For Cincinnati Restaurant Week, three friends and I embarked upon Boi Na Braza for our annual overdose of meat. For $35.00, we received three courses, the highlight being unlimited carvings of their 15 offerings of skewered meat. Our meal ended as expected: elbows on the table, heavy breathing, and eyes glazing over in ecstasy.

First course: gourmet salad bar
The restaurant is based on the churrasco cooking of Brazilian Gaúchos who roasted meat on skewers over an ember fire pit. Families would gather for dinner, and Gaúchos would cut the meat from the skewers Rodízio style, meaning around the table, until the meat was finished.  

Flip the paper coaster next to your plate over to green to cue the Gaúchos. Very quickly, you will be surrounded by servers slicing off meat from skewers. Finished gorging? Just flip your coaster over to the red side and the Gaúchos will let you be... until you flip it back to green again.


Boi Na Braza is competitive eating against two tough rivals: your stomach versus your brain. The goal: how much meat can you stuff in your face before your brain realizes you're full. The answer: a lot.


As our table felt the pending doom of the meat sweats, a server approached with a dessert cart. Suddenly, somewhere under all that beef, we found room for a slice of pie.


On the third Saturday of August, City Flea set up shop in Washington Park. Dozens of vendors line the event lawn in tents, with food trucks parked along the street, live music and street performers. It's like a giant Etsy store outdoors (and we all know us Etsy addicts could benefit from some sunlight.)

My favorite thing about City Flea is running into friends. It's like the Cheers of street fairs. You'll see your friends that biked from Downtown, pals that drove in from the suburbs, or even your favorite local bartender taking in the event.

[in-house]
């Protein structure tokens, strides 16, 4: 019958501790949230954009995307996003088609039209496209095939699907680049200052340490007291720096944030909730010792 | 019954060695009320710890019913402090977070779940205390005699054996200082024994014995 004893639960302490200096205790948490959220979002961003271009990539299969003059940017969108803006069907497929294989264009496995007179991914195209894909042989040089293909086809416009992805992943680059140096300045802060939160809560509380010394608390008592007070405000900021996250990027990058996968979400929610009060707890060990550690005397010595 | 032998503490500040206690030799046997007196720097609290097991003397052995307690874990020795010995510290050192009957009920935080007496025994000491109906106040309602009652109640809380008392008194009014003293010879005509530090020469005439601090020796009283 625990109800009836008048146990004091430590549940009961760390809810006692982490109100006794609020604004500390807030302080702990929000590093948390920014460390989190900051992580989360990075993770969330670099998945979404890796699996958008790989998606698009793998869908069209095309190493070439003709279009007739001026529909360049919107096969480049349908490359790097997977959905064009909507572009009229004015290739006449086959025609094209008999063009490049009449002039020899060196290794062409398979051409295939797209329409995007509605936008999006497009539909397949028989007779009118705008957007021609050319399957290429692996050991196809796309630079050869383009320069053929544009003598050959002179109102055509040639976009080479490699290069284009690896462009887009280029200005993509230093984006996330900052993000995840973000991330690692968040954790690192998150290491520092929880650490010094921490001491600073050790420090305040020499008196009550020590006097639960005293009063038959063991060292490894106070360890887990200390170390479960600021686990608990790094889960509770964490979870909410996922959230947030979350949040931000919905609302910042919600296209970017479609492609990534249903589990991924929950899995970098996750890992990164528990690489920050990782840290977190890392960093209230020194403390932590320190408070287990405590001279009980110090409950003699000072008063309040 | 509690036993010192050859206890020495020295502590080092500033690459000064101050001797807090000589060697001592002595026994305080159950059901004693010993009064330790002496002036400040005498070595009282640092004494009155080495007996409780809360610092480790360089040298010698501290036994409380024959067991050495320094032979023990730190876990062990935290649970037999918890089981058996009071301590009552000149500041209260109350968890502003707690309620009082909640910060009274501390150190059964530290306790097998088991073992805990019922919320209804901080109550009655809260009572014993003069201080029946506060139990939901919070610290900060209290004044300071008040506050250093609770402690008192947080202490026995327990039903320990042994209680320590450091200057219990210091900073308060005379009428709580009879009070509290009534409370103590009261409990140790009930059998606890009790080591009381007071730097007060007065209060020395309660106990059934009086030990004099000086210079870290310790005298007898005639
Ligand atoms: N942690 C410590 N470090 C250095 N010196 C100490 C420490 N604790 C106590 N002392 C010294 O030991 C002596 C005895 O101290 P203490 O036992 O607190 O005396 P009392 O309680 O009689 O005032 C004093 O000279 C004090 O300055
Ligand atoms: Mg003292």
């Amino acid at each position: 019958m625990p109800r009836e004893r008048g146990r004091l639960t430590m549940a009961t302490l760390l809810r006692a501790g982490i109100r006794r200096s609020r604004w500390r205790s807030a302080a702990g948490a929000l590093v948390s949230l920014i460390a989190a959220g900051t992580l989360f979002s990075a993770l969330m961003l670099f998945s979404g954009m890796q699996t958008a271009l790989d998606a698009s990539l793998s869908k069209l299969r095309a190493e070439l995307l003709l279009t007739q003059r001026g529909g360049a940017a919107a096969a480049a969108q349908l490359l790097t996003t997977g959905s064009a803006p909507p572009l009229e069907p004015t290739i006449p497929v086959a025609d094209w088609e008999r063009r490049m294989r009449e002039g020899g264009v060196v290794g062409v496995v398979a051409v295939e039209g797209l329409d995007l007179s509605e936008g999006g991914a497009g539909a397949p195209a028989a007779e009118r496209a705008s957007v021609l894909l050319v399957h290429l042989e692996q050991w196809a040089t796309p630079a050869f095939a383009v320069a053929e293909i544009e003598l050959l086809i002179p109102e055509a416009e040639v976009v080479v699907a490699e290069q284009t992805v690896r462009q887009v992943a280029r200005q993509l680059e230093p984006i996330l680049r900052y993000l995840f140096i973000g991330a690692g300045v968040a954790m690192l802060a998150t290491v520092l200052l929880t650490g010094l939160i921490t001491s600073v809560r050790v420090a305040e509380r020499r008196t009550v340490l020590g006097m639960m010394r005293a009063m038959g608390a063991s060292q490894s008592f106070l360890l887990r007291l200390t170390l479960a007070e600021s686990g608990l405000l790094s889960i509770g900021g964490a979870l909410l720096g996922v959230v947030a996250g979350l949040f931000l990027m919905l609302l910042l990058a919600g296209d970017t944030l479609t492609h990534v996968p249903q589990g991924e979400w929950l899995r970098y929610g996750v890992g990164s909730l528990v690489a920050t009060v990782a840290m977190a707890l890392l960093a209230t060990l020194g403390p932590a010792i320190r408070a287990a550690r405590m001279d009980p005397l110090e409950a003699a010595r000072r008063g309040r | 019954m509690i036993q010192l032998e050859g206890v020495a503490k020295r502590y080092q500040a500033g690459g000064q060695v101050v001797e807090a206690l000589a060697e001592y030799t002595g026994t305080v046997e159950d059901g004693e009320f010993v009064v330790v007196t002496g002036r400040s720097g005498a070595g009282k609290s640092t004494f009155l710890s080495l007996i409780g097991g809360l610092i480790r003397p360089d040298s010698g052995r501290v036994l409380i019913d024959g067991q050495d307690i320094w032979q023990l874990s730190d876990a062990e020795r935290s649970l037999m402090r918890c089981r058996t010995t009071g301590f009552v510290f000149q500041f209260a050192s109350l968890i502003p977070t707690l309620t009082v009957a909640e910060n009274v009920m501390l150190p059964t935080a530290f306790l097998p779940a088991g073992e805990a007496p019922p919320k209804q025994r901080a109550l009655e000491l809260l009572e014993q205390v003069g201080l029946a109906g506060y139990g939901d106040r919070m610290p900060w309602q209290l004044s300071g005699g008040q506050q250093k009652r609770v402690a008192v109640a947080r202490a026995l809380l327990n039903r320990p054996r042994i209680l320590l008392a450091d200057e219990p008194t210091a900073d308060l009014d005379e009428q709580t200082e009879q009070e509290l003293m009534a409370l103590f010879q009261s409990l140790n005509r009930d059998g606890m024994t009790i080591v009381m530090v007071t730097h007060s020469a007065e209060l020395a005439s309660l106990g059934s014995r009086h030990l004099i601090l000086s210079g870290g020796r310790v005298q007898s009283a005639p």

Most of all, I enjoy perusing the wares of creative crafters, such as: Lily In Flux, The Lovely Teaspoon, Riff Raff Initiative, VintageLiz, Chocolats Latour, Streetpops, and more.

Cincinnati art by Riff Raff Initiative


Shirts designed by 10 year old Adin and his brother Riah.


Part three of our Union Terminal behind-the-scenes series takes us to the heights of Tower A, which was once the main control tower for the railroad. Home to the Cincinnati Railroad Club, the group of 300 members restored the tower to resemble its original 1933 architecture.

The society originated in 1938 as group of rail enthusiasts who organized excursions on the Norfolk Southern Railroads. The illuminated track diagram board, director's desk, and candle stick phones still remain intact.

A Railroad Club member demonstrates the rotary phone.
1930s photograph of the switchboard in use.
5chw4r7z snapping the switchboard.
Cincinnati Museum Center's Social Media Coordinator, Natalie Nichols, guides our tour.

In its heyday, Union Terminal transported 20,000 passengers daily. While Cincinnatians can still catch the Amtrak here, the present-day rails host cargo trains that are just passing through. Tower A provides a breathtaking view of all the activity.


"The train has given way to the plane, but has not died. The system will be revamp..."
"...and that will be the day the train will be king again."
Mid-1900s portrait of Cincinnati.

Tower A has an extensive library filled with old Union Terminal records, photographs, train memorabilia, and lots of old pieces from the original control tower. The Railroad Club loves showing off this collection which is free and open to the public Wednesday, Friday, Saturday, and Sunday from 12:00PM to 4:00PM.

Unfortunately, the library is suffering some structure damage from weather and cracks in the masonry. 

Makes me want to donate some plaster.
View of the rotunda dome from Tower A library.


Water pipe repaired with duct tape... and getting new holes.